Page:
Now, Keynes showed that the Quantity Theory of Money was based on enormously restrictive assumptions which were very unlikely to pertain in practice. But Milton Friedman – whose name I’m sure you know, too – was able to use the QT as the foundation of his Monetarist revolution in the late Sixties, early Seventies. And as I am sure you know, the Monetarist revolution touched the heart of Margaret Thatcher and found its way into monetary policy.

Monetarism – you may not know, but you ought to – is also the basis for the construction of the euro (Can’t be very good, then, can it?) and determines the way the ECB is doomed to function, and is responsible for inflation targeting more generally in the Western World. And it could be said to be the foundation also of Quantitative Easing, though that interpretation is open to some dispute.

Monetarism and the Quantity Theory of Money and the Classical Dichotomy are all over Western economies like a kind of skin disease. Quite extraordinary. And the Keynesian story, in which money influences everything that happens, has been forgotten, which I think is a tragedy.

Victoria Chick. Look for that relay. Endogenous money may be old news to Minsky fans and listeners to Demand Side, but the discussion is instructive, as it describes and illustrates the sad state of economics as a discipline.

So. Today's podcast brought to you by historical awareness. Has your policy prescription been tried before? Did it work?

Friday, March 15, 2013

Transcript: The institution of corporate control

Institutionalism.  The way we use it at Demand Side, this is the "political" in political economy.  For our purposes today, it is the skewing of the economy toward the interests of the corporate elite, the corporate oligarchy.  This has been done in three significant ways: capturing the bureaucracy of government, capturing the political parties, and controlling the media.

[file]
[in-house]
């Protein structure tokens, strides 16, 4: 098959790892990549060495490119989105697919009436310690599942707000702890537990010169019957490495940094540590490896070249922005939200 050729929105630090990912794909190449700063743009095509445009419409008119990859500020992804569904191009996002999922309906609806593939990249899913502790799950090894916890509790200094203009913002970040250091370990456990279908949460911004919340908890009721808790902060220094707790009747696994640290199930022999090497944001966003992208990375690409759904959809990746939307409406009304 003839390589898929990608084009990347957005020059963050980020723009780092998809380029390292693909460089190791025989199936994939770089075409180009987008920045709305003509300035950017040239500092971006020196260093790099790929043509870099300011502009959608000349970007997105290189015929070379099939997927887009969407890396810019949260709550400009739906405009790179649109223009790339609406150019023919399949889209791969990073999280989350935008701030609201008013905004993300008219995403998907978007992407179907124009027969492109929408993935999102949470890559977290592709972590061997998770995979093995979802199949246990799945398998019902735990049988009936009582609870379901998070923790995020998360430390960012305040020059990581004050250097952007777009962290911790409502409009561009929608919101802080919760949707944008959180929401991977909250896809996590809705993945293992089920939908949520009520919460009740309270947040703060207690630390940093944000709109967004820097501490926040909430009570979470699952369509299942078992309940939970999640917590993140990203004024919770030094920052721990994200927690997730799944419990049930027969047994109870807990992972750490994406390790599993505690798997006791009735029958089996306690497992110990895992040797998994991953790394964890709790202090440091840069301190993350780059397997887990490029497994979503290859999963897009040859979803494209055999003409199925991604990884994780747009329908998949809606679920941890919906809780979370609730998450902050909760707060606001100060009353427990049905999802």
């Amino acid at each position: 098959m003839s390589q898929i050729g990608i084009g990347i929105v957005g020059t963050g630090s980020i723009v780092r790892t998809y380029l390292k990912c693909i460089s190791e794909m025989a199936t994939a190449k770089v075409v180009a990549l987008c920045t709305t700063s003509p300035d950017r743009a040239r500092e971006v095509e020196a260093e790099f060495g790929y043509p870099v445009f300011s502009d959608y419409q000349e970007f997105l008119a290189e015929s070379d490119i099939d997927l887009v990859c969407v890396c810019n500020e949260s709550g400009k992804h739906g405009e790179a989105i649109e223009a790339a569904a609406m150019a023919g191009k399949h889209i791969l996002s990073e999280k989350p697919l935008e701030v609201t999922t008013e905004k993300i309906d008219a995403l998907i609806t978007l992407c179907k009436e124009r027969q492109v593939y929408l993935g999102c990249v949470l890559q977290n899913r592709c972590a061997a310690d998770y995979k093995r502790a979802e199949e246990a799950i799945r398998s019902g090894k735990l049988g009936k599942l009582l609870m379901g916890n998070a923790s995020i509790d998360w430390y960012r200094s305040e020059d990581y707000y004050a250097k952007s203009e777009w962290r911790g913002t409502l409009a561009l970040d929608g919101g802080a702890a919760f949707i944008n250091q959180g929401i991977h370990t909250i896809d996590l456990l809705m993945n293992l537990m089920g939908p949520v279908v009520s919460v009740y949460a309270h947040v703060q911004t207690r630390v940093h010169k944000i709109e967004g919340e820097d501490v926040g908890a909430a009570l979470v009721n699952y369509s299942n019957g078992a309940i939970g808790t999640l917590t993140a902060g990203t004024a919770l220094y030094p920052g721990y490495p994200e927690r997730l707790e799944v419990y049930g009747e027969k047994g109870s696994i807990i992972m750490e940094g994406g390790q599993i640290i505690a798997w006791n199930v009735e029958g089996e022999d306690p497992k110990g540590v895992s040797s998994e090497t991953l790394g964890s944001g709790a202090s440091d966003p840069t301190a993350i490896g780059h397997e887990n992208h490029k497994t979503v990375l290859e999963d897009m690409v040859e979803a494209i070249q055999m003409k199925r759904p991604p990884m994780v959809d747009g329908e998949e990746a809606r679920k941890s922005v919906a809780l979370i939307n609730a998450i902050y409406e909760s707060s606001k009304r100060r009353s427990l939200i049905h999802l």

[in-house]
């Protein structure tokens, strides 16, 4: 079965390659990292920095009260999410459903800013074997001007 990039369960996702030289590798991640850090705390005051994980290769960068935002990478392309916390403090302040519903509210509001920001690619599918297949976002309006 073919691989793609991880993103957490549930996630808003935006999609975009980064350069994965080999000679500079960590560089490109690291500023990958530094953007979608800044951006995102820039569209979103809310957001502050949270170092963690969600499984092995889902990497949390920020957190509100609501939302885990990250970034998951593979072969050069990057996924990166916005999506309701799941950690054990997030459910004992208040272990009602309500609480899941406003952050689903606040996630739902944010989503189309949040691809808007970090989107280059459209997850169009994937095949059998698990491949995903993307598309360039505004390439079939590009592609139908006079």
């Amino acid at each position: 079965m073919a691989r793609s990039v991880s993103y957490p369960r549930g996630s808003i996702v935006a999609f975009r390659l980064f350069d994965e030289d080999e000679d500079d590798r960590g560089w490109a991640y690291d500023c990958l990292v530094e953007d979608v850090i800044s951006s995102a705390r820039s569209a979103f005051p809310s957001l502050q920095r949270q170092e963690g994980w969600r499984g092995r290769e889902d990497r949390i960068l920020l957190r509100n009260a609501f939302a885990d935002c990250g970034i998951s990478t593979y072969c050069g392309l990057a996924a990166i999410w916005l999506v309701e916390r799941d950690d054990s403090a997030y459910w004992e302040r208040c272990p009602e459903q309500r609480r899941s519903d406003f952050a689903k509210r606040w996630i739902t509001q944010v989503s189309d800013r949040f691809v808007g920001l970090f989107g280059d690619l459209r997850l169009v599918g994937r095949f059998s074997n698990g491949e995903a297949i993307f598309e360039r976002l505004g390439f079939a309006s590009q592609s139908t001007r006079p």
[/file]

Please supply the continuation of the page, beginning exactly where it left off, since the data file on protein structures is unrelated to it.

Listen to this episode
Control of the courts was accomplished by the Reagan and Bush administrations' appointments of justices with little to recommend them except ideology and willingness to actively dismantle government, epitomized by Clarence Thomas.  The court has recently elected presidents, subverted elections and pushed corporate power to the top.

Control of the regulatory bureaucracy is a natural consequence of the revolving door, with management desks and lobbyist desks revolving as the pro-corporate stuffed suit simply sits and collects.  Bureaucracy is further corrupted by armies of lobbyists controlling the process simply by their sophisticated participation as others are locked out.

As to Congress.  We have the best Congress money can  buy.  It turns out money can't buy a very good Congress.  The Republicans have two factions: business interests that are anti-government market fundamentalists and a quasi-libertarian zealot wing that is just anti-government, but is funded by anti-government corporate interests, possibly just in a cynical move to screw up government.  The past thirty years have been a series of experiments in testing the philosophy of less government and lower taxes.  Results are in.  The approach is a failure.  But they are not deterred, and they are well-funded and in power, so we have to continue the experiments until the patient dies.